Bernie Sanders is leading Hillary Clinton in early primary states, and he's gaining on her in national polls. Major media outlets are starting to treat Senator Sanders seriously, but not necessarily with complete honesty. Take for example Laura Meckler's article in the Wall Street Journal earlier this week. It was provocatively titled "Price Tag of Bernie Sanders's Proposals: $18 Trillion."
The article starts off by dismissing Sanders's campaign as a long-shot, and then goes on to call his proposals "the largest peacetime expansion of government in modern American history."
"In all" Meckler writes, "he backs at least $18 trillion in new spending over a decade... a sum that alarms conservatives and gives even many Democrats pause."
That estimate may give conservatives and corporate Democrats pause, but the whole article should give any reader who can do simple arithmetic pause. One red flag is that the click-bait headline makes it seem like the piece is talking about a one- or maybe two-term estimate of what Bernie's budgets might look like. Or even more extreme; that just getting his proposals off the ground would take $18 trillion.
But the reality is that we're only looking at $1.8 trillion a year under Bernie's sweeping proposals. But that's just a little editorial sleight of hand to drive traffic to their site right? Well, not quite.
You see, the Wall Street Journal piece cited research by Gerald Friedman, a professor of economics at the University of Massachusetts at Amherst. And there was just one small problem with their interpretation of his research. They blatantly omitted his conclusion.
But in the age of information, major newspapers are rightfully under more scrutiny than ever. Professor Friedman saw the Wall Street Journal's piece and responded in the Huffington Post with "An Open Letter to the Wall Street Journal on Its Bernie Sanders Hit Piece."
He writes that the Journal wasn't completely wrong: the program would involve spending $15 trillion over a decade. But they left out the key detail: it would actually save the country a total $5 trillion over those 10 years. We'd see those savings in reduced administrative waste, lower pharmaceutical and device prices, and by decreasing the rate of medical inflation.
Because the simple fact is: We, as a people, are going to spend that $15 trillion on health care anyway. The difference is that under the current model, we pay that money to private insurance companies. And those private companies have much higher levels of administrative costs, fraud and general waste than Medicare does. Another difference is that the government would be negotiating drug prices, making drugs more affordable for everyone.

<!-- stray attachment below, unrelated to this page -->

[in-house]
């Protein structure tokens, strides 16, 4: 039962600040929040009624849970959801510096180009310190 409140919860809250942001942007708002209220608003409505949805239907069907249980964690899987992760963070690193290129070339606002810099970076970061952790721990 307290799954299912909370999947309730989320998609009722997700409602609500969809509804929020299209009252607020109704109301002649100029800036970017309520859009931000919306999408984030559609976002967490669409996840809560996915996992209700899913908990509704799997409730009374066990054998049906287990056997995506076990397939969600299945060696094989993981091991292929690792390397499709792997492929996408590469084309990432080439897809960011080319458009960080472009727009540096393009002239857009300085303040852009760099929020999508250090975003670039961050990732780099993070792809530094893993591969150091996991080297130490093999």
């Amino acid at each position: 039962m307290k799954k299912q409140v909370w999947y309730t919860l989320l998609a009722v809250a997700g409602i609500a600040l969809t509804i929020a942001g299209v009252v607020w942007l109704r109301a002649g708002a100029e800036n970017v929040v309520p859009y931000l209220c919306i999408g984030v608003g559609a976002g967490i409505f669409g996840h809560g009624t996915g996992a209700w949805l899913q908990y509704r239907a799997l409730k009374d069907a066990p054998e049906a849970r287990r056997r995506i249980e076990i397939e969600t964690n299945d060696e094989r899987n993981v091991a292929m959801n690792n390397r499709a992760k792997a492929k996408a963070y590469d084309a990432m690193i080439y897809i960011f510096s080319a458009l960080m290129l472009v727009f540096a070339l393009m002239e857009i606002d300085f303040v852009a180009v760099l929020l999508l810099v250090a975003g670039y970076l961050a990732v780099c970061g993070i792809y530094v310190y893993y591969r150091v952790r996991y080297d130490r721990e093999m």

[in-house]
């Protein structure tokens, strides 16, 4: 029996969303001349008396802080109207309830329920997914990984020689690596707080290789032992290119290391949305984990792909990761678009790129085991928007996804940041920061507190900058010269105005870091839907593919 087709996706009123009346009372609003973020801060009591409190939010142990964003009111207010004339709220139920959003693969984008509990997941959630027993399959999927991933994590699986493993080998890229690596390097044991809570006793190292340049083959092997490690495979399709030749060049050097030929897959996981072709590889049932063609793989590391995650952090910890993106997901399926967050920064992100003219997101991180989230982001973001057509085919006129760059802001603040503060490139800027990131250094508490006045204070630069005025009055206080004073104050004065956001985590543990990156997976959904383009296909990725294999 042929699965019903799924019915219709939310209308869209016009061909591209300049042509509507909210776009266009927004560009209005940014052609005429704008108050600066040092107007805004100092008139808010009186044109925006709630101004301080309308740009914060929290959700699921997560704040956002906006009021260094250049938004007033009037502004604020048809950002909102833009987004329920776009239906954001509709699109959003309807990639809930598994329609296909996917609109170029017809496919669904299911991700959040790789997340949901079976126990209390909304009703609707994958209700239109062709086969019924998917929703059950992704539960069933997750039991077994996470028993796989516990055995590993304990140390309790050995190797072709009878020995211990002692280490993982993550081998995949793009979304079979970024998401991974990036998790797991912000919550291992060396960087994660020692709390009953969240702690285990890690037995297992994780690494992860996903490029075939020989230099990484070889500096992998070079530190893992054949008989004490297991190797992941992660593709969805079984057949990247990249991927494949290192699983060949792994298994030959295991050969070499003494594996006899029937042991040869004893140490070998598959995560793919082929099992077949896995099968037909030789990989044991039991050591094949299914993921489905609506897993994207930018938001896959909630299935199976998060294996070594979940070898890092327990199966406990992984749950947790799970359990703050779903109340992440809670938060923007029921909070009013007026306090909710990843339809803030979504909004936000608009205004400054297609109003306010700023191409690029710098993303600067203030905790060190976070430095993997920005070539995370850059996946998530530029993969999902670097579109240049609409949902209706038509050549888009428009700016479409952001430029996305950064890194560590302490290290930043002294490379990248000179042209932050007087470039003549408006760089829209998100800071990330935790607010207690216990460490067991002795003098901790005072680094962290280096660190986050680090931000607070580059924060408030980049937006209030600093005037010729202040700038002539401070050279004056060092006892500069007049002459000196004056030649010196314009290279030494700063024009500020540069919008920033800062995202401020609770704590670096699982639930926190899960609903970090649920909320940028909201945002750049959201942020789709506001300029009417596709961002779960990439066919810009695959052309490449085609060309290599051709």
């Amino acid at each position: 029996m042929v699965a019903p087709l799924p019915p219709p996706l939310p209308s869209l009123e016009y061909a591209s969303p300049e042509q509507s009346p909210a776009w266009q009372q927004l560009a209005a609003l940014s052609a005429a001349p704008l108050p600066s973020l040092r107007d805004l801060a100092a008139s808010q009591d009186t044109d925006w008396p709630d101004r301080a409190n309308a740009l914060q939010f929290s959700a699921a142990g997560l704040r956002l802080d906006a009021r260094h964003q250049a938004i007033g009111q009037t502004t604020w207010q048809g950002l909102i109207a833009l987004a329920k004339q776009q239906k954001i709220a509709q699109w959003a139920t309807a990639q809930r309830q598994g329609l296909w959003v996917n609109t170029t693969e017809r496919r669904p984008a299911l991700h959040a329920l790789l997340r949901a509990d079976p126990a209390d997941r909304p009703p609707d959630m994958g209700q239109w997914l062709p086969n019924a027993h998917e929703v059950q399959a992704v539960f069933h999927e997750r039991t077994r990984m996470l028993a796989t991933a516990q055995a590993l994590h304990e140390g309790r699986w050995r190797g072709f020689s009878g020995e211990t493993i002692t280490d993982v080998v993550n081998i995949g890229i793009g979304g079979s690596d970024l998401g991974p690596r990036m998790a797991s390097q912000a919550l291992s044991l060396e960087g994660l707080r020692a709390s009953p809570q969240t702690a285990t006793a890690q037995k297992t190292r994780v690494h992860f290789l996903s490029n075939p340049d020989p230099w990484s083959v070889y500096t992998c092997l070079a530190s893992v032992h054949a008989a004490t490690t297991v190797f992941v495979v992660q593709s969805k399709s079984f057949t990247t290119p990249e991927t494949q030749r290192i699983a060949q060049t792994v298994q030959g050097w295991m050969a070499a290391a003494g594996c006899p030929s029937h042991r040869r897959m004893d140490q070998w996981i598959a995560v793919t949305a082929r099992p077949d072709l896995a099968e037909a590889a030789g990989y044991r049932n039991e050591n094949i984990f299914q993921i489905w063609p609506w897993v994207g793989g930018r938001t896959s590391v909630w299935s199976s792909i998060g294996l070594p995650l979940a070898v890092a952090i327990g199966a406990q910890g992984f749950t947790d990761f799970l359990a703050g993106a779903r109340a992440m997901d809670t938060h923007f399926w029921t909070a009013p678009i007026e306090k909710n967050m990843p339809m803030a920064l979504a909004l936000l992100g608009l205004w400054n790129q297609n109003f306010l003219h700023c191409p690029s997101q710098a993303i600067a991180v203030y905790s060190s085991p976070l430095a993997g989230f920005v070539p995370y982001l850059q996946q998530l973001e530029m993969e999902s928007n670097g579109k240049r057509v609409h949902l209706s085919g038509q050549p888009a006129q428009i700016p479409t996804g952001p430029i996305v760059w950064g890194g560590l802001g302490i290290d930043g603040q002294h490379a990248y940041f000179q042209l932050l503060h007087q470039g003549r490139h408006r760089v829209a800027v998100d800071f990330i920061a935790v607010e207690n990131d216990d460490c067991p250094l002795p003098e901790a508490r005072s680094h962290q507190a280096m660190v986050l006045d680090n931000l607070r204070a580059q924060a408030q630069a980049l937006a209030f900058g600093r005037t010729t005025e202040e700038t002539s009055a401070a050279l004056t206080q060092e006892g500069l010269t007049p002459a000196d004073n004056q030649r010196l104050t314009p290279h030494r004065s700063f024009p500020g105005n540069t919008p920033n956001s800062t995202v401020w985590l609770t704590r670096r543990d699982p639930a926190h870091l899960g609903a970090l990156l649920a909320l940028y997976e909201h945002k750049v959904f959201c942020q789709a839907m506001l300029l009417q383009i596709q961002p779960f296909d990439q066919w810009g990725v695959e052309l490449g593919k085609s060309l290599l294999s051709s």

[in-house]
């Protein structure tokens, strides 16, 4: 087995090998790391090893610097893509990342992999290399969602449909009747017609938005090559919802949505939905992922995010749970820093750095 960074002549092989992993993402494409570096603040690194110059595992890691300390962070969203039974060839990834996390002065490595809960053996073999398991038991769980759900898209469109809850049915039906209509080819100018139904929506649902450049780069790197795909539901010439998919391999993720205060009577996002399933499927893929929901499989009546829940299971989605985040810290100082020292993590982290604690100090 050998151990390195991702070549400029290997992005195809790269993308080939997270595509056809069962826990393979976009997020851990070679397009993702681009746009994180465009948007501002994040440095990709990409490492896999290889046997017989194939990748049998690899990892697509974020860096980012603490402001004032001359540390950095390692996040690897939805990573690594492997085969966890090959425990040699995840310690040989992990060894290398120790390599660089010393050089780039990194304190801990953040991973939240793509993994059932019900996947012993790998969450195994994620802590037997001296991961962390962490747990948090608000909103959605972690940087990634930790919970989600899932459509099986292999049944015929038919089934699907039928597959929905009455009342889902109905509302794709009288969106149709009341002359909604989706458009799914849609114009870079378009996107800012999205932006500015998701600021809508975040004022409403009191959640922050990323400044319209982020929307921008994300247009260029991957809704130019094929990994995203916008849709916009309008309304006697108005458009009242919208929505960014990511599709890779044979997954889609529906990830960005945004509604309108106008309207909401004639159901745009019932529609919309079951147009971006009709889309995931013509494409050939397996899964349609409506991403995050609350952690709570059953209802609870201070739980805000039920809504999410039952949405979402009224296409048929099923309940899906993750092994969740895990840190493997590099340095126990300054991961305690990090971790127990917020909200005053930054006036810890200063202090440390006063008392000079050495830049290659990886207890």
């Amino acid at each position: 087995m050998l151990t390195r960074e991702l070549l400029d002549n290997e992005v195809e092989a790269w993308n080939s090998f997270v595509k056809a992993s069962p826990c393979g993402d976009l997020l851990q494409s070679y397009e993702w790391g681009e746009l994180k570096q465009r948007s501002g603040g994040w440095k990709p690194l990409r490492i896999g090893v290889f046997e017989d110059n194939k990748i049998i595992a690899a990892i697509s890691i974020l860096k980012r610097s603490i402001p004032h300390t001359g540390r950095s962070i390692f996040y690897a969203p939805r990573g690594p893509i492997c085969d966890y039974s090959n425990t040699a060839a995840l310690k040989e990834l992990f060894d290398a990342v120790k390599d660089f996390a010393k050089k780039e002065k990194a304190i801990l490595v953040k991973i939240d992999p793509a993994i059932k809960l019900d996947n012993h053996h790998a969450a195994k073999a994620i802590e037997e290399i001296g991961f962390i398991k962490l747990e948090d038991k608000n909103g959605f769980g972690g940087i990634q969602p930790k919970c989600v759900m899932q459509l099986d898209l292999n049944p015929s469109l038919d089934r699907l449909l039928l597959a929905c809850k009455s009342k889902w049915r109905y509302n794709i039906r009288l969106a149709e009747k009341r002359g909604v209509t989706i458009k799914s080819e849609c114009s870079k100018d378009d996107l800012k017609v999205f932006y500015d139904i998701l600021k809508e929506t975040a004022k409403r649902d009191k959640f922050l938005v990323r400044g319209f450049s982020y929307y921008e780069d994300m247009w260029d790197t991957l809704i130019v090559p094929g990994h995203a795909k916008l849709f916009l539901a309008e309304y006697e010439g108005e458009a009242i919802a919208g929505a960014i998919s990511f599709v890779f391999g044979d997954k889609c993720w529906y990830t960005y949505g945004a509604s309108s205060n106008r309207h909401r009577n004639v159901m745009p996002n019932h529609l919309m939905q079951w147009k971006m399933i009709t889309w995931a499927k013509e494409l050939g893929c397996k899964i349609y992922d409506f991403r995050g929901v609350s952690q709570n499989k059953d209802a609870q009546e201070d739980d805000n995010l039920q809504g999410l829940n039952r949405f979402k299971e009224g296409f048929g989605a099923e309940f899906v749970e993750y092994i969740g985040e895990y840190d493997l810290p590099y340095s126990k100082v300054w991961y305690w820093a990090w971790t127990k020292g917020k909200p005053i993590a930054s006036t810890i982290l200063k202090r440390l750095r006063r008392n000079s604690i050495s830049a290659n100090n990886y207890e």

And who would see that $5 trillion in savings? Businesses for one. Along with state and local governments. Because they wouldn't have to pay for their employees' insurance — who'd be covered by Medicare for All.
And individuals, like you and me, wouldn't have to worry about co-payments and deductibles. Or worse, finding that the "affordable plan" that we choose doesn't cover a necessary procedure.
You see, as Bruh1 points out over at DailyKos, the Wall Street Journal presented government spending in a fundamentally dishonest way. Because what we spend can't be separated from what we'd save by going with different policies.
Take Bruh1's example of shopping for a car: "You don't buy a car by saying 'well it would cost me 10,000 here, but the same car would cost me 7,000 there, so the price tag on the 10,000 car is too expensive.' You say 'it saves me 3,000 to buy from the other guy."
And that's the point — it's not $15 trillion that Bernie's plan would cost the country, because we as a people will spend that amount, and more, on health-care costs anyway.
It's $5 trillion that we the people will save with Bernie's plan — and get back — by adopting an efficient and affordable single-payer health-care for all system. And that would be good for everyone, and the economy as a whole.
Unfortunately the Wall Street Journal's analysis of Bernie's proposals isn't just another routine example of shoddy corporate journalism. It's an example of how the corporate media tries to discredit and discard anyone who they can't control. And that's not just bad news for our political process. It's also bad news for the Fourth Estate, which really should at least try to be honest in its critique of policy issues.